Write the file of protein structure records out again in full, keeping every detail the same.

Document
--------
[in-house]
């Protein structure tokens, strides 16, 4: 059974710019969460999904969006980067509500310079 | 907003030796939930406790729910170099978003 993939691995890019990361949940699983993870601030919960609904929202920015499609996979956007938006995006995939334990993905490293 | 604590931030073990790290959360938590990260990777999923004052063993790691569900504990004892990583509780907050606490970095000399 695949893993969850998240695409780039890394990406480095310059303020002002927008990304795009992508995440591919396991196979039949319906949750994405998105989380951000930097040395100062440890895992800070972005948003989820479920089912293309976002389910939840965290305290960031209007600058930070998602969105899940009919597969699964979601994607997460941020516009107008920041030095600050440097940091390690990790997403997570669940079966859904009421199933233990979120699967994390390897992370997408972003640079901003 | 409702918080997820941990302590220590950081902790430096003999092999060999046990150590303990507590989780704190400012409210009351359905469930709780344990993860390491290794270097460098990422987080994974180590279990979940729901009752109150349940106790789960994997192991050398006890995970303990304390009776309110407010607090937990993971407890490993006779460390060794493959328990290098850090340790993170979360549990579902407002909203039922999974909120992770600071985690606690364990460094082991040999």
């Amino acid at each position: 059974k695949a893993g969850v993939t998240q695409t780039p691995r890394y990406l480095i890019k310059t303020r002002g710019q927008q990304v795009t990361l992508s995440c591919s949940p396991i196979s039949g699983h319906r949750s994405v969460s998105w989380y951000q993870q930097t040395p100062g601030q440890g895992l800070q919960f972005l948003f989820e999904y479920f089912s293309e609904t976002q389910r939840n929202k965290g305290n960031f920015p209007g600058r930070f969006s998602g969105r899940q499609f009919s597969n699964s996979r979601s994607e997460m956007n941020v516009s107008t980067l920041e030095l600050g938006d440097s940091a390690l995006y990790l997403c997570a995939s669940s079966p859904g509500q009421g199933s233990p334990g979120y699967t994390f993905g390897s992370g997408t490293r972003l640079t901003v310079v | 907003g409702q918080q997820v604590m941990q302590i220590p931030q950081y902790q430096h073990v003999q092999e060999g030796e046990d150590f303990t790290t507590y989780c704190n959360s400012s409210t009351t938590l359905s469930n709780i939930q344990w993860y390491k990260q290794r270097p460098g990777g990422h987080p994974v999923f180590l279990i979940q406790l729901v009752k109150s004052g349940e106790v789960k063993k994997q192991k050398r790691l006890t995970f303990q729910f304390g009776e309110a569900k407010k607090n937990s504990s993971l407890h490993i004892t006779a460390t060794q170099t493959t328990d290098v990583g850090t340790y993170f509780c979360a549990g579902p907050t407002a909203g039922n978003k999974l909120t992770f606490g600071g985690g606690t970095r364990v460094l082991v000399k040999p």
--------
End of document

[in-house]
């Protein structure tokens, strides 16, 4: 059974710019969460999904969006980067509500310079 | 907003030796939930406790729910170099978003 993939691995890019990361949940699983993870601030919960609904929202920015499609996979956007938006995006995939334990993905490293 | 604590931030073990790290959360938590990260990777999923004052063993790691569900504990004892990583509780907050606490970095000399 695949893993969850998240695409780039890394990406480095310059303020002002927008990304795009992508995440591919396991196979039949319906949750994405998105989380951000930097040395100062440890895992800070972005948003989820479920089912293309976002389910939840965290305290960031209007600058930070998602969105899940009919597969699964979601994607997460941020516009107008920041030095600050440097940091390690990790997403997570669940079966859904009421199933233990979120699967994390390897992370997408972003640079901003 | 409702918080997820941990302590220590950081902790430096003999092999060999046990150590303990507590989780704190400012409210009351359905469930709780344990993860390491290794270097460098990422987080994974180590279990979940729901009752109150349940106790789960994997192991050398006890995970303990304390009776309110407010607090937990993971407890490993006779460390060794493959328990290098850090340790993170979360549990579902407002909203039922999974909120992770600071985690606690364990460094082991040999």
């Amino acid at each position: 059974k695949a893993g969850v993939t998240q695409t780039p691995r890394y990406l480095i890019k310059t303020r002002g710019q927008q990304v795009t990361l992508s995440c591919s949940p396991i196979s039949g699983h319906r949750s994405v969460s998105w989380y951000q993870q930097t040395p100062g601030q440890g895992l800070q919960f972005l948003f989820e999904y479920f089912s293309e609904t976002q389910r939840n929202k965290g305290n960031f920015p209007g600058r930070f969006s998602g969105r899940q499609f009919s597969n699964s996979r979601s994607e997460m956007n941020v516009s107008t980067l920041e030095l600050g938006d440097s940091a390690l995006y990790l997403c997570a995939s669940s079966p859904g509500q009421g199933s233990p334990g979120y699967t994390f993905g390897s992370g997408t490293r972003l640079t901003v310079v | 907003g409702q918080q997820v604590m941990q302590i220590p931030q950081y902790q430096h073990v003999q092999e060999g030796e046990d150590f303990t790290t507590y989780c704190n959360s400012s409210t009351t938590l359905s469930n709780i939930q344990w993860y390491k990260q290794r270097p460098g990777g990422h987080p994974v999923f180590l279990i979940q406790l729901v009752k109150s004052g349940e106790v789960k063993k994997q192991k050398r790691l006890t995970f303990q729910f304390g009776e309110a569900k407010k607090n937990s504990s993971l407890h490993i004892t006779a460390t060794q170099t493959t328990d290098v990583g850090t340790y993170f509780c979360a549990g579902p907050t407002a909203g039922n978003k999974l909120t992770f606490g600071g985690g606690t970095r364990v460094l082991v000399k040999p």